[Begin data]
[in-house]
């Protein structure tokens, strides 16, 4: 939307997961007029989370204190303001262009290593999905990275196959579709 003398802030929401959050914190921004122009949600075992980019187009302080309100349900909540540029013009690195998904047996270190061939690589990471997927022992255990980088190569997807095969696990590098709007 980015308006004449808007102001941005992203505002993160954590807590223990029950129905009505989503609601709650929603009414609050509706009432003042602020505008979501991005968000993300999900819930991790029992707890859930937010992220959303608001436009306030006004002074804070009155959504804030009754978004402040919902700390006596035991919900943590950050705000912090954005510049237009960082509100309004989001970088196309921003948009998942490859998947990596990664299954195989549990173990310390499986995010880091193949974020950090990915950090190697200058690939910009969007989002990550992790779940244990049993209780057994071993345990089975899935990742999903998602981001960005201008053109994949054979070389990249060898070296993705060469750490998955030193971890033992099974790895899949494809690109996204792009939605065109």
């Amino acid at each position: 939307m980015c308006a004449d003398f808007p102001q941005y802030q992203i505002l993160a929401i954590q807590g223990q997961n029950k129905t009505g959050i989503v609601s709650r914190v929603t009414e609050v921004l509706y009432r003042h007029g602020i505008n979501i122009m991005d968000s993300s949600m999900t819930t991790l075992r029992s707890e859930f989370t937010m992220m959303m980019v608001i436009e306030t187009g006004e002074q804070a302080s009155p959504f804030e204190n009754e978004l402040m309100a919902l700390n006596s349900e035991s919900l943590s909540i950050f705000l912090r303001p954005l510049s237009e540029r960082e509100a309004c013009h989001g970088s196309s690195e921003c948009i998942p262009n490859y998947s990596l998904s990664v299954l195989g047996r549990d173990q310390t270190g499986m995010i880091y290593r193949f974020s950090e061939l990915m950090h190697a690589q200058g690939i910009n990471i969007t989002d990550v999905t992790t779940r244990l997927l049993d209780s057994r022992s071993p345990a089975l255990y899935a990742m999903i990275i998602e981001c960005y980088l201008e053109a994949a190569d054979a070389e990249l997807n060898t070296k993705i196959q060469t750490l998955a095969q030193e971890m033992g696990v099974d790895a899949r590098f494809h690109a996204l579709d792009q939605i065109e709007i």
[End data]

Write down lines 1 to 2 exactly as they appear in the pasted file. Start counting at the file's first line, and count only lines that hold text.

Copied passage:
[in-house]
């Protein structure tokens, strides 16, 4: 939307997961007029989370204190303001262009290593999905990275196959579709 003398802030929401959050914190921004122009949600075992980019187009302080309100349900909540540029013009690195998904047996270190061939690589990471997927022992255990980088190569997807095969696990590098709007 980015308006004449808007102001941005992203505002993160954590807590223990029950129905009505989503609601709650929603009414609050509706009432003042602020505008979501991005968000993300999900819930991790029992707890859930937010992220959303608001436009306030006004002074804070009155959504804030009754978004402040919902700390006596035991919900943590950050705000912090954005510049237009960082509100309004989001970088196309921003948009998942490859998947990596990664299954195989549990173990310390499986995010880091193949974020950090990915950090190697200058690939910009969007989002990550992790779940244990049993209780057994071993345990089975899935990742999903998602981001960005201008053109994949054979070389990249060898070296993705060469750490998955030193971890033992099974790895899949494809690109996204792009939605065109």